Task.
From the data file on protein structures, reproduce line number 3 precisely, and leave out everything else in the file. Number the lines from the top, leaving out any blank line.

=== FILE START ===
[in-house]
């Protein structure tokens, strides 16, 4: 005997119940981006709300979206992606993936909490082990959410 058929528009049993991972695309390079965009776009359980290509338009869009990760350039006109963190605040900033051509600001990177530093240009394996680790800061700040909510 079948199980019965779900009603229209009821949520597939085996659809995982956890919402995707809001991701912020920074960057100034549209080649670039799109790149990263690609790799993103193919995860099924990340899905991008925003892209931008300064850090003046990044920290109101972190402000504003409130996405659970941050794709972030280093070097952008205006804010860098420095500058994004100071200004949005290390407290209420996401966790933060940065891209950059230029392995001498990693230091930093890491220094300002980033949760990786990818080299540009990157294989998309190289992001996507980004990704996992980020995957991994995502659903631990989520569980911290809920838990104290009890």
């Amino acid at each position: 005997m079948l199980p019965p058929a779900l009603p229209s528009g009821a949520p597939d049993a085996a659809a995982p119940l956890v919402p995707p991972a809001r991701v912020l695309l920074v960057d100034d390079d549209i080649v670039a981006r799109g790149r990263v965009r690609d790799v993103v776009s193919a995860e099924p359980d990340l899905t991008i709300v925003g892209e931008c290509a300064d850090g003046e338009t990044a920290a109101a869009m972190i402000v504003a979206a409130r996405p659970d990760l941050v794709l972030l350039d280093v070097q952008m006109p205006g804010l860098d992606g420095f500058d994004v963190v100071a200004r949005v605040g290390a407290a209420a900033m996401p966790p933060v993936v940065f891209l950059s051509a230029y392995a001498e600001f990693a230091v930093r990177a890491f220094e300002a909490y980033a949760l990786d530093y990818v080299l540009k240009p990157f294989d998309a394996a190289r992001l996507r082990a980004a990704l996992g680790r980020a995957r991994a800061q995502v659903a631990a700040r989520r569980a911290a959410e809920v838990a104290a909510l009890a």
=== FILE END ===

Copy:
């Amino acid at each position: 005997m079948l199980p019965p058929a779900l009603p229209s528009g009821a949520p597939d049993a085996a659809a995982p119940l956890v919402p995707p991972a809001r991701v912020l695309l920074v960057d100034d390079d549209i080649v670039a981006r799109g790149r990263v965009r690609d790799v993103v776009s193919a995860e099924p359980d990340l899905t991008i709300v925003g892209e931008c290509a300064d850090g003046e338009t990044a920290a109101a869009m972190i402000v504003a979206a409130r996405p659970d990760l941050v794709l972030l350039d280093v070097q952008m006109p205006g804010l860098d992606g420095f500058d994004v963190v100071a200004r949005v605040g290390a407290a209420a900033m996401p966790p933060v993936v940065f891209l950059s051509a230029y392995a001498e600001f990693a230091v930093r990177a890491f220094e300002a909490y980033a949760l990786d530093y990818v080299l540009k240009p990157f294989d998309a394996a190289r992001l996507r082990a980004a990704l996992g680790r980020a995957r991994a800061q995502v659903a631990a700040r989520r569980a911290a959410e809920v838990a104290a909510l009890a």